The Student News Site of Texas A&M University - College Station

The Battalion

The Student News Site of Texas A&M University - College Station

The Battalion

The Student News Site of Texas A&M University - College Station

The Battalion

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Texas A&M outfielder Jace Laviolette (17) reacts in the dugout after Texas A&M’s game against Tennessee at the NCAA Men’s College World Series finals at Charles Schwab Field in Omaha, Nebraska on Monday, June 24, 2024. (Hannah Harrison/The Battalion)
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June 24, 2024
Texas A&M pitcher Kaiden Wilson (30) delivers a pitch during Texas A&M’s game against Tennessee at the NCAA Men’s College World Series finals at Charles Schwab Field in Omaha, Nebraska on Saturday, June 22, 2024. (Chris Swann/The Battalion)
Winner-take-all
June 23, 2024

Guest Column: ‘We cannot go down in history as the generation that just let all of this happen’

Today, more than 50 barrel bombs will be dropped on innocent citizens across Syria. 

Dudar Sahin, director of Akut Institute, describes each bomb being like a 7.6 magnitude earthquake. These barrel bombs are not only filled with explosives that will wipe out entire neighborhoods, but are filled with scrap metal, chlorine gas and always come in pairs, the second of which is thrown on the responders who try to aid the injured. Attacks usually occur in the early mornings to kill while the innocent sleep. Hospitals have been shut down, destroyed, and doctors are the number one target, having to either flee the country or work underground risking their lives for others. The fact that thousands of people are boarding boats that are guaranteed to sink into the ocean and walking on foot for hundreds of miles only shows that being in that situation is safer than staying home. And yet, they are met at borders with tear gas, security and are treated worse than animals. 

They don’t want to leave their homes. For the past four years, Syrian activists like myself have been asking for a no-fly zone to gain some sort of safety for civilians within Syria. This is the simplest response, requiring minimal intervention from other countries, with the potential to save thousands of lives. If anyone wanted to do even less than that, aiding Syrians in survival would be enough. While the world questions how to help the 4 million refugees seeking asylum, the 7 million internally displaced Syrians continue to suffer in silence. Water, gas, electricity and food supply have been cut off to cities across Syria. The number of people dying every day under the crossfire between the Syrian government and groups who have taken advantage of the chaos is met or exceeded by the number dying from hunger, thirst or simple diseases due to the conditions they live in.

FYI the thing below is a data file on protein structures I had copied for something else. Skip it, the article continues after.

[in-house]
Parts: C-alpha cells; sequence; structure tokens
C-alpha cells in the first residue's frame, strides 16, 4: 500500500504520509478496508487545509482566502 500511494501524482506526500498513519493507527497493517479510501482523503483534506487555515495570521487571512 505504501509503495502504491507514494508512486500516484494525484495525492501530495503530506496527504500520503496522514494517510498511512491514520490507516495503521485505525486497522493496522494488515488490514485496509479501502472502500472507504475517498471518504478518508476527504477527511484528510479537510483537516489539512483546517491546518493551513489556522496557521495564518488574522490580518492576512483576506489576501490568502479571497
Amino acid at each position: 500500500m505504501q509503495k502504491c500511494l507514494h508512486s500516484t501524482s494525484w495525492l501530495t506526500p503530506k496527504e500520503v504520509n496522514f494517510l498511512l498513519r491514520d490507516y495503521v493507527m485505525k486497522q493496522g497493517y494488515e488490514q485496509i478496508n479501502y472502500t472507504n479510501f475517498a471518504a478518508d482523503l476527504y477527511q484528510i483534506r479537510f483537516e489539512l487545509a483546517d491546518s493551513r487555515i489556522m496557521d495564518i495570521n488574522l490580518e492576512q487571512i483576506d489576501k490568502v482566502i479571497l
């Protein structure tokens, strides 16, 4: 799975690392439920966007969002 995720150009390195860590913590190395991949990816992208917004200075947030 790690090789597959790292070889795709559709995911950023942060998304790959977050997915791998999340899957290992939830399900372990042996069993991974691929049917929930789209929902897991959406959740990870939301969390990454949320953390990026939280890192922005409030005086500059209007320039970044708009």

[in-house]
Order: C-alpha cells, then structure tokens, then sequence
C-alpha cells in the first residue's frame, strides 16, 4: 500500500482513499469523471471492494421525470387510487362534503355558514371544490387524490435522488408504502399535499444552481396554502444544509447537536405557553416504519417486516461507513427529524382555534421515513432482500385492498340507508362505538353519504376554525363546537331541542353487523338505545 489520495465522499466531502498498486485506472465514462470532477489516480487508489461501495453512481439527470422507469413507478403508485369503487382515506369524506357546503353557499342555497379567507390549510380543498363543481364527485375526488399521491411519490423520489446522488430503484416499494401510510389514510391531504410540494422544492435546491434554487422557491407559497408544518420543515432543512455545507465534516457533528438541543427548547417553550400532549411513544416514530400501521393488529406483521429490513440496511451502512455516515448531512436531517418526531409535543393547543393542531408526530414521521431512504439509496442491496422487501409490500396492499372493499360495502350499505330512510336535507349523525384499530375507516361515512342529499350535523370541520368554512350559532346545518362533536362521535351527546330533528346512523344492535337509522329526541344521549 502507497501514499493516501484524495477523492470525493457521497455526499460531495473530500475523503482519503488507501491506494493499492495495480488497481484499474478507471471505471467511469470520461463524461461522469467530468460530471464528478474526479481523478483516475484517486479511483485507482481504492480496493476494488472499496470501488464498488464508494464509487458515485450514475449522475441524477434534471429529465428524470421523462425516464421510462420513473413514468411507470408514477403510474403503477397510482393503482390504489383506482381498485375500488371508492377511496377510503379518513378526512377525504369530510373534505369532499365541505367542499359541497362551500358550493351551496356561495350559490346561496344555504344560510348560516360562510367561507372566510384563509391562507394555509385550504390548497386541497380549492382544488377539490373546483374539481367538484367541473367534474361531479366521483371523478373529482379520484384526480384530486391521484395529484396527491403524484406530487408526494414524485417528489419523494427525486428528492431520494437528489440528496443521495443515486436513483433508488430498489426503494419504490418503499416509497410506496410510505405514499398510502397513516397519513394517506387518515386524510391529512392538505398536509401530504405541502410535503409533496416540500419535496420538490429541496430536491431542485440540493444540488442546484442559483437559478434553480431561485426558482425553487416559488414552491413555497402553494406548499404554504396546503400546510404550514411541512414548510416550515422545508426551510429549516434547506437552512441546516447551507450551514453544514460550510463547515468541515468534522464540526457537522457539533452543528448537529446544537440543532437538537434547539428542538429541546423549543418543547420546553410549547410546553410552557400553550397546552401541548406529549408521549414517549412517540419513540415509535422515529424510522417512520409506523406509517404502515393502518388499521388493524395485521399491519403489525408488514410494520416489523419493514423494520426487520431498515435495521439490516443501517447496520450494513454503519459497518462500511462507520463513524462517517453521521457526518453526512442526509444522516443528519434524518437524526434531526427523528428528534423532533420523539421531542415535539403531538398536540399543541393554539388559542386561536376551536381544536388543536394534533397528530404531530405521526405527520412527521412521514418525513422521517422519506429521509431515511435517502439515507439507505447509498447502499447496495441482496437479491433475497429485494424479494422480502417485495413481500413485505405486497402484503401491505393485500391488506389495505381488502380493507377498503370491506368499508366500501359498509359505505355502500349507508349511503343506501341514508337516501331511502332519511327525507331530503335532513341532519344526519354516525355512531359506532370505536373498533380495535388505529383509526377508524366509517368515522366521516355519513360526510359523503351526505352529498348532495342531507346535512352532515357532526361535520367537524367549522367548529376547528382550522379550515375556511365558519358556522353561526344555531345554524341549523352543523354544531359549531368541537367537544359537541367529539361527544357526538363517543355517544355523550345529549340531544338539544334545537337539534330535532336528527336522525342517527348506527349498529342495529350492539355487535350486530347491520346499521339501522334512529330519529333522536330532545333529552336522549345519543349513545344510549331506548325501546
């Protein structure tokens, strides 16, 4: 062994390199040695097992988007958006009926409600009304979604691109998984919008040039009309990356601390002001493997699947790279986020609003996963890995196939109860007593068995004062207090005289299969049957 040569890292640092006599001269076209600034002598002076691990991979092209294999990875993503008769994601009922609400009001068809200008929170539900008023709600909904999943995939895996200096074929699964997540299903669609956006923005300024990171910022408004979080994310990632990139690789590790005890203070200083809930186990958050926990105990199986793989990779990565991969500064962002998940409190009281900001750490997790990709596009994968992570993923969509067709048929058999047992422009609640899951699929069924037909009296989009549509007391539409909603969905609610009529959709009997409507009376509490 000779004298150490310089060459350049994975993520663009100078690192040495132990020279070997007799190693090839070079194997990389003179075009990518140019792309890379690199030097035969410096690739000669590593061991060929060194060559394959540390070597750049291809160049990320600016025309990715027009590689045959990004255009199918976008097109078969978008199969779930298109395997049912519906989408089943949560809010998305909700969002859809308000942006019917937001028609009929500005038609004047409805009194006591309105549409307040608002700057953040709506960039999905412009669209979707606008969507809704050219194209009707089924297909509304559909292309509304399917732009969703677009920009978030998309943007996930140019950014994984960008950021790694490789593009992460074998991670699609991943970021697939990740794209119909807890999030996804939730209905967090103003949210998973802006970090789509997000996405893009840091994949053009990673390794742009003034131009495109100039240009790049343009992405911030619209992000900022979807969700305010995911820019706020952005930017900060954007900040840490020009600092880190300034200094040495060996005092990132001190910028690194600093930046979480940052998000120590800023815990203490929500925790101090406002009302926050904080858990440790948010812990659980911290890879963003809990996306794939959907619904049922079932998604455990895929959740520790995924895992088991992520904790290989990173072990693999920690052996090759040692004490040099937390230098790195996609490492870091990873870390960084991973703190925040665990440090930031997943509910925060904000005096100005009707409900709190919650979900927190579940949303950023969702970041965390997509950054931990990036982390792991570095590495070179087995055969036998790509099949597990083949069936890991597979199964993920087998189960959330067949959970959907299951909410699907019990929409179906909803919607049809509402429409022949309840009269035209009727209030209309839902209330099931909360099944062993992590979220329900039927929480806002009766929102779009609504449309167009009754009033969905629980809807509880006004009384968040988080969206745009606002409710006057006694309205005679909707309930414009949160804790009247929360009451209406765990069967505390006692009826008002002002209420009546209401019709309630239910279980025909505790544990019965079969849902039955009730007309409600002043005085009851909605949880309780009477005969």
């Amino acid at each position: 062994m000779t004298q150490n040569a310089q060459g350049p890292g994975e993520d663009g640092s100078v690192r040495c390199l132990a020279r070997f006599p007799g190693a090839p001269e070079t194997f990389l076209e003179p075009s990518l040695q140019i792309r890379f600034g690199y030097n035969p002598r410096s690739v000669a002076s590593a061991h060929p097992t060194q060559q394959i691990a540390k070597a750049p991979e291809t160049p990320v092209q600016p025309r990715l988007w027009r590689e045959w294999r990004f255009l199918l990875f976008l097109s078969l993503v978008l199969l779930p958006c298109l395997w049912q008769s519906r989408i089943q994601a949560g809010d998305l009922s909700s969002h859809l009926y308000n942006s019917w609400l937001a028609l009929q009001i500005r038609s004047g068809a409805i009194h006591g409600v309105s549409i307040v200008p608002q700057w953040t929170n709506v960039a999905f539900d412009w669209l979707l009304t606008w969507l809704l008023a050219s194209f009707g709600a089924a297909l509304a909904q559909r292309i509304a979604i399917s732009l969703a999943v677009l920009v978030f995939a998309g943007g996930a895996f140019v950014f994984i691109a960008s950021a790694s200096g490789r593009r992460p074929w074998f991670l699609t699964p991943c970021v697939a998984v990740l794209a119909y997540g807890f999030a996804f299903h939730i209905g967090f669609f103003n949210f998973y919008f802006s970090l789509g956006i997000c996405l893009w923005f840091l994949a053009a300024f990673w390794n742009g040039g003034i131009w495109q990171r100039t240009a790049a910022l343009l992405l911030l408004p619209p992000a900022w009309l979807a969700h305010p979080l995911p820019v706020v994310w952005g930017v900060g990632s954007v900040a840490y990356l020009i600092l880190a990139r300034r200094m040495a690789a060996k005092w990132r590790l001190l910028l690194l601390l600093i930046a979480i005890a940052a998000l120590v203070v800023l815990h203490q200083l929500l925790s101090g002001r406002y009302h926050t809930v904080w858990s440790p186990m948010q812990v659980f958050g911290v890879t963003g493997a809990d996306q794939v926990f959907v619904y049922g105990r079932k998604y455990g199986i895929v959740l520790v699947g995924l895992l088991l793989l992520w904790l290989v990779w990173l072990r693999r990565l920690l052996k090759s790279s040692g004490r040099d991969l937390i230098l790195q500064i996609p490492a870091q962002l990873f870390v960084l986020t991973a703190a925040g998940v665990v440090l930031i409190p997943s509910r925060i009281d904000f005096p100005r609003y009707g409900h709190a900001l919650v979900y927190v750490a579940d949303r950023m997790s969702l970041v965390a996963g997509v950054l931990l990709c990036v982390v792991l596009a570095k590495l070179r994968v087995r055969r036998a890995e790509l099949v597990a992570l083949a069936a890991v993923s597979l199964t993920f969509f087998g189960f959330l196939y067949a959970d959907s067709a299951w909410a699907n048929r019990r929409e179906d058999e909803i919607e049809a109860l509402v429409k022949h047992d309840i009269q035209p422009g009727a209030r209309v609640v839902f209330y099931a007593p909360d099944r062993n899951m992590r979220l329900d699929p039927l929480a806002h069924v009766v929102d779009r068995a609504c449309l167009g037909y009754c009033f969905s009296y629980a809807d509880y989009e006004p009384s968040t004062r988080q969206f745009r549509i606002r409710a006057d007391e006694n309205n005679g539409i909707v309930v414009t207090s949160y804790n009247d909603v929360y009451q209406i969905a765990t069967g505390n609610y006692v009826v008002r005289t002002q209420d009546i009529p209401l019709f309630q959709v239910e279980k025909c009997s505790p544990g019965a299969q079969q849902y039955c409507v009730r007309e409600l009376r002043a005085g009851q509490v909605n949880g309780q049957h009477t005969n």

This is why people are leaving. Syrians are not represented by their government, nor the militant groups who have emerged, like ISIS. Innocent people are being killed by all sides in the fight. Men are forced to fight or face death. Women are kidnapped, tortured and raped. Children are buried under collapsed buildings, orphaned and left in the streets to search for breadcrumbs in the rubble. My family still resides in Damascus, unsure about what the future holds and what each day will bring. They live their lives with the sounds of bombings and constant news of death and horror around them.

But where can they go? The refugee camps in neighboring countries such as Jordan and Lebanon are struggles on their own. With minimal access to food, freezing winters, floods that ruin everything within the tents, the camps are absolutely unsuitable for not only refugees, but also any long-term survival. It is absurd and impractical to assume that the millions of people leaving Syria will live in refugee camps for the rest of their lives. 

The “Syria Problem” is not Syrians trying to come to other countries — it is the massacre and bloodbath that is happening back home. Please place yourself in their shoes. Seeing pain and suffering should cause a natural reaction in all of us: the urge to do something and help. What is going on overseas is not hidden. We just have to make the decision to stop being blind to it and open our hearts to help.

We cannot go down in history as the generation that just let all of this happen. We don’t need to be policy makers or heads of government to aid in Syria. Just doing simple things like keeping everyone in your prayers, sharing news articles about what is going on, or volunteering on a free weekend to raise awareness. The more we show that Syria is an issue we care about, the more others are affected to do the same and take action as well. Awareness causes a cascade effect, which will eventually lead to large change. For one person can have five friends, and those five friends can also influence five more people, until everyone hears the Syrian people’s cries for help. One person at a time, we can change the world. 

 

Sarah Hemzawi is a biomedical sciences master’s student.

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